Another potentially fatal disease, spread directly from dog to dog. Caused major epidemics in the 1960s and 1970s but has since been brought under control by vaccination. Causes respiratory problems, diarrhoea, vomiting, ‘hard pad’ and fits.


This devastating disease may prove rapidly fatal. It affects the liver, and may also involve the kidneys, eyes and lungs of infected dogs. This virus is shed in the urine of infected dogs. Routine vaccination provices effective prevention against this disease

Kennel Cough

A very common and highly contagious respiratory disease which typically results in an unpleasant hacking cough. The cough can persist for weeks, and can be life-threatening in puppies and vulnerable dogs. Spreads through coughing, sneezing and nose-to-nose contact wherever dogs meet and mix – not just in boarding kennels. Effective vaccines given as drops up the nose are available to prevent disease due to the most significant bugs responsible for this disease.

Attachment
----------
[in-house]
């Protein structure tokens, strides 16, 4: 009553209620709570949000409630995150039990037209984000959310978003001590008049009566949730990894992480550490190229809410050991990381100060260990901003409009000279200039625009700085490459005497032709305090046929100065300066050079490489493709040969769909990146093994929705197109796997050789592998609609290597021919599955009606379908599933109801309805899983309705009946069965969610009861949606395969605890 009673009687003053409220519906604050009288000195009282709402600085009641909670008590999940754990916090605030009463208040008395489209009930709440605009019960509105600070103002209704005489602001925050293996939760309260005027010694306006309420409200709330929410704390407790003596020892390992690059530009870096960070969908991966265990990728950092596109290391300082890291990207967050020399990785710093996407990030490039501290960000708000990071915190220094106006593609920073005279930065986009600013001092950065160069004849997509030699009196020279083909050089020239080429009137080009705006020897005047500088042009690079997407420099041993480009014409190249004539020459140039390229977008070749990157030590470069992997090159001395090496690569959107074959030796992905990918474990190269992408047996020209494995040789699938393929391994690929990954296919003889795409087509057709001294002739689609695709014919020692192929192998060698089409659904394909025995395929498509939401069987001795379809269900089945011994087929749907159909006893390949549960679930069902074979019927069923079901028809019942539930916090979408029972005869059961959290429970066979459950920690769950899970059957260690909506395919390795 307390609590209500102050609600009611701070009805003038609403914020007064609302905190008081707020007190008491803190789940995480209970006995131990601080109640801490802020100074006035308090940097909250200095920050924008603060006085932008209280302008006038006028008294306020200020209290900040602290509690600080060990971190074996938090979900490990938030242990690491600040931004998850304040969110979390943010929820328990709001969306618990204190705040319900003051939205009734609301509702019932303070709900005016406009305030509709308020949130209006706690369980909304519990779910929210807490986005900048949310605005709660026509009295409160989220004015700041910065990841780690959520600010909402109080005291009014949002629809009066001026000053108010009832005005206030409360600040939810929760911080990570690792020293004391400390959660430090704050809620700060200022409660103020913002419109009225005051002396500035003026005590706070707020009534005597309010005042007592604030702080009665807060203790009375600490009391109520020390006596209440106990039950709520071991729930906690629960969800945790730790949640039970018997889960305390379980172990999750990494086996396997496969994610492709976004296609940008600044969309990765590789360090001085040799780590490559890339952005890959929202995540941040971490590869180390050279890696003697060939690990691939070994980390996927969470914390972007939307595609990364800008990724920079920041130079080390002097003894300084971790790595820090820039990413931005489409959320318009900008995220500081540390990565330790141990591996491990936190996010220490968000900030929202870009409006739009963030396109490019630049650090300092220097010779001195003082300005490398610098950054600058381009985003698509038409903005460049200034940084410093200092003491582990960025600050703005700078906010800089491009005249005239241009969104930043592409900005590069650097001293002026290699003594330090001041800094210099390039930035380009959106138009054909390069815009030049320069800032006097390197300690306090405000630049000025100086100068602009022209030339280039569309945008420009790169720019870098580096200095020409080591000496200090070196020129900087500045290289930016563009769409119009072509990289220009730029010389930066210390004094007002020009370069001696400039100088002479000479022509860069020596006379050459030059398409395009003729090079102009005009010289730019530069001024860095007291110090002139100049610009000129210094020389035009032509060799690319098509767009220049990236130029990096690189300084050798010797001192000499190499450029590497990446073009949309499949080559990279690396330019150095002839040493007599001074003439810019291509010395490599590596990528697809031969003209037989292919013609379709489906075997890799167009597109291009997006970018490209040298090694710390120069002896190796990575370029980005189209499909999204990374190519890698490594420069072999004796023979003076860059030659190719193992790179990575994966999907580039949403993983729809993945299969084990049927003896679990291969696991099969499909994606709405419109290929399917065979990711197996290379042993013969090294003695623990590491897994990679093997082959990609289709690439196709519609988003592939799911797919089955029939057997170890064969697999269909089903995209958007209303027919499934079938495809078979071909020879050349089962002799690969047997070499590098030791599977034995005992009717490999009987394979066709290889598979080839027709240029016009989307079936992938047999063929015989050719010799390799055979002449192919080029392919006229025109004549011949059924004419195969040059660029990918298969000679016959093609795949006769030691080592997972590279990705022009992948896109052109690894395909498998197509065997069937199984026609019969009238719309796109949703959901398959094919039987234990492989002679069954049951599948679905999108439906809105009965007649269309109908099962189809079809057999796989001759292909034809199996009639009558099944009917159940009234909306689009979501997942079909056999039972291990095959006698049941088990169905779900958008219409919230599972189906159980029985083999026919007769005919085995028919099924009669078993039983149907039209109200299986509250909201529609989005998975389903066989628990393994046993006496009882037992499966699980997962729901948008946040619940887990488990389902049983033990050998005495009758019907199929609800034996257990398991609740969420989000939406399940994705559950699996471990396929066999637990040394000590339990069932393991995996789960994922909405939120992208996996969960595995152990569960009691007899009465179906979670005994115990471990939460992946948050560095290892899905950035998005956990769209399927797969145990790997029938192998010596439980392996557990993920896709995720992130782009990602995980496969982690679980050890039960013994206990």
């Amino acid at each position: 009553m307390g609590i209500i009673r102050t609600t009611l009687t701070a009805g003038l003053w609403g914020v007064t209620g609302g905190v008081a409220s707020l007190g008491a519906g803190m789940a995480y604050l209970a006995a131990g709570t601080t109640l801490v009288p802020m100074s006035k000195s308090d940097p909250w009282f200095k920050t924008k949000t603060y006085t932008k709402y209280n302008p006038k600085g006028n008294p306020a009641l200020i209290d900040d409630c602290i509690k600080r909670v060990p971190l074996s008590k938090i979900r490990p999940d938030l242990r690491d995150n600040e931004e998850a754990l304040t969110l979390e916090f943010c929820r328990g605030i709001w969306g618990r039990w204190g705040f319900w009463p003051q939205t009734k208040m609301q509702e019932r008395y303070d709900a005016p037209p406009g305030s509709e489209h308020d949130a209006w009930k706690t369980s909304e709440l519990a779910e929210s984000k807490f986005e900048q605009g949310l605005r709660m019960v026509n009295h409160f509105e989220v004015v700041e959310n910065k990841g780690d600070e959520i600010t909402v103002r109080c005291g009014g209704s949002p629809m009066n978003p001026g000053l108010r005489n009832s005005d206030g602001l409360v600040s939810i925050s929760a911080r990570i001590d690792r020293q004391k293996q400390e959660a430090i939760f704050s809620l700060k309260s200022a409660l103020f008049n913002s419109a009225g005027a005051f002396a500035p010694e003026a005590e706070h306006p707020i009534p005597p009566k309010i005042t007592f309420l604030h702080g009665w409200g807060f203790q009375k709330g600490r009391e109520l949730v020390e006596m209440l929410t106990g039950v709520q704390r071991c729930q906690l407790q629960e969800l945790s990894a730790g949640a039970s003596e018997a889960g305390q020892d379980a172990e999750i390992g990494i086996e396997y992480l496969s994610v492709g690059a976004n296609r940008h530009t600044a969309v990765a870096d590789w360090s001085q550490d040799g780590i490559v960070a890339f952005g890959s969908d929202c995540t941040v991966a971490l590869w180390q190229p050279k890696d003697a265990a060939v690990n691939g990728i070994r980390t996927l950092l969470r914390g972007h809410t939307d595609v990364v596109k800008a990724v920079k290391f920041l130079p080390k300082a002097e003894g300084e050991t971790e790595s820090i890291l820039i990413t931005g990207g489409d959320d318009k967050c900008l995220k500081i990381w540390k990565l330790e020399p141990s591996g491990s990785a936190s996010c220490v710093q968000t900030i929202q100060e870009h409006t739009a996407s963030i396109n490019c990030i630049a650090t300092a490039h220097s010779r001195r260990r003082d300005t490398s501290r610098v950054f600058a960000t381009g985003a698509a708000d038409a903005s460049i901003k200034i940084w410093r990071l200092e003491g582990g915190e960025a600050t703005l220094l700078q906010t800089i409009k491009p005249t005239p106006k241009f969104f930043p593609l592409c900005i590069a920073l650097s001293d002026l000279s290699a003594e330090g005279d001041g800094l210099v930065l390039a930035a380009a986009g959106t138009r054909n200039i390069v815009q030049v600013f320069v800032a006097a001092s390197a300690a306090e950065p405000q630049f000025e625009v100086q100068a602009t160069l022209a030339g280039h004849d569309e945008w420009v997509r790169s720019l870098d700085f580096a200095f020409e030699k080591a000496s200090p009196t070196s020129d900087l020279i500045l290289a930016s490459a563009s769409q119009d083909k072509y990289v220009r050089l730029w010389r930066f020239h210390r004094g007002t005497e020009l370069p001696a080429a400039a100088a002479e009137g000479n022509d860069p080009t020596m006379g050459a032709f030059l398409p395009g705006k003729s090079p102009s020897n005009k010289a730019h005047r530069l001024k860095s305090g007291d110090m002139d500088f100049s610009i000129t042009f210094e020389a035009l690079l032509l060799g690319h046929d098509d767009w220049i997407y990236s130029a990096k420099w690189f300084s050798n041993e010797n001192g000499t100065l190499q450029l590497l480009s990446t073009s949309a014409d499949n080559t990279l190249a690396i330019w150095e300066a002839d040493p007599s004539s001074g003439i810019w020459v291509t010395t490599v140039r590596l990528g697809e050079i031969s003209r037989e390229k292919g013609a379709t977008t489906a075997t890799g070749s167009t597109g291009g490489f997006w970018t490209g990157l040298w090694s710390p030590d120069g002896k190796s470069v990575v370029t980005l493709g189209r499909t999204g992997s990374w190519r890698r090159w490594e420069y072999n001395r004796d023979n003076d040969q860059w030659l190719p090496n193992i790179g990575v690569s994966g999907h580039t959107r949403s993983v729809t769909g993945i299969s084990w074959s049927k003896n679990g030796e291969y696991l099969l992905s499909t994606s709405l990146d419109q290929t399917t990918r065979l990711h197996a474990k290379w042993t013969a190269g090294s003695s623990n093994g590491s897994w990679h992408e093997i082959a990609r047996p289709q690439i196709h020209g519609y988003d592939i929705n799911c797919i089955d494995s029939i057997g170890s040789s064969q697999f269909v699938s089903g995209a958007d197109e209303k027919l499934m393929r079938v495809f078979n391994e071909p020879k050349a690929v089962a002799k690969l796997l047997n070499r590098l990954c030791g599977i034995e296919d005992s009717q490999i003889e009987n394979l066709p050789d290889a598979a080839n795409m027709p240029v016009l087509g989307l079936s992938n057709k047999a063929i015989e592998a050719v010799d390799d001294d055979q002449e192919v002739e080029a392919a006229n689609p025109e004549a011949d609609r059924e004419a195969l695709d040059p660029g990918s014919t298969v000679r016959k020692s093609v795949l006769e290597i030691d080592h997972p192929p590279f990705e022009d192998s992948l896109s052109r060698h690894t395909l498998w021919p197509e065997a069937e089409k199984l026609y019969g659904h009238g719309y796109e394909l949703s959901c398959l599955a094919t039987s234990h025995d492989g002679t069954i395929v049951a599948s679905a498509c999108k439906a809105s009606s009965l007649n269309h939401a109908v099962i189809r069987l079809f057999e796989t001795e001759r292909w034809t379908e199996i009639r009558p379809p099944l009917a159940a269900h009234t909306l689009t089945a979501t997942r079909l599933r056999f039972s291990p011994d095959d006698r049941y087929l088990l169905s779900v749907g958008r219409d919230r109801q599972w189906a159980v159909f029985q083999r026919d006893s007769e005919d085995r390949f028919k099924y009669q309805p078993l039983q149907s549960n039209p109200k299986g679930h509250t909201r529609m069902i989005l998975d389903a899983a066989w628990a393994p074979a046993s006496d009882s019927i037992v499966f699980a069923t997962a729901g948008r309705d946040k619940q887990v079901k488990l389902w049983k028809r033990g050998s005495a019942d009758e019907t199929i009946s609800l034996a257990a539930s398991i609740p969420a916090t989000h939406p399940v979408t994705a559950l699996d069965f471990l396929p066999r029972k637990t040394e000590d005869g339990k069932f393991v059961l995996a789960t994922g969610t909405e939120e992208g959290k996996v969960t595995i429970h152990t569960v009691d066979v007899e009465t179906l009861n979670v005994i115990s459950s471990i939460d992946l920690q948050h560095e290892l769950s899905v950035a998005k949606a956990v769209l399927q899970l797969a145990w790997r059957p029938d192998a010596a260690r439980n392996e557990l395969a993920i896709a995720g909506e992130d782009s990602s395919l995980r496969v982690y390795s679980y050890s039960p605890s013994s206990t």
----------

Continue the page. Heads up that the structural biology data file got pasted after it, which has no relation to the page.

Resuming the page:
Cat flu

Cat flu still affects an estimated 160,000 cats and kittens each year in the UK. Symptoms include sneezing, nasal discharge and sore eyes. The disease is caused by several different bugs, some of which can be spread by ‘carrier animals’ which show no outward signs. It can prove fatal especially in the vulnerable, and can lead to unpleasant long-term complications for affected cats. Vaccination significantly reduces the risk of disease.

Feline enteritis

Also known as feline panleucopaenia, this causes severe vomiting, loss of appetite, fever and abdominal pain. Sometimes the disease can progress so quickly that a cat may die before any signs are noticed. The virus survives outdoors for months or even years. Cats can also be infected with canine parvovirus. Vaccination of cats will offer protection against canine parvovirus and feline enteritis.

Feline leukaemia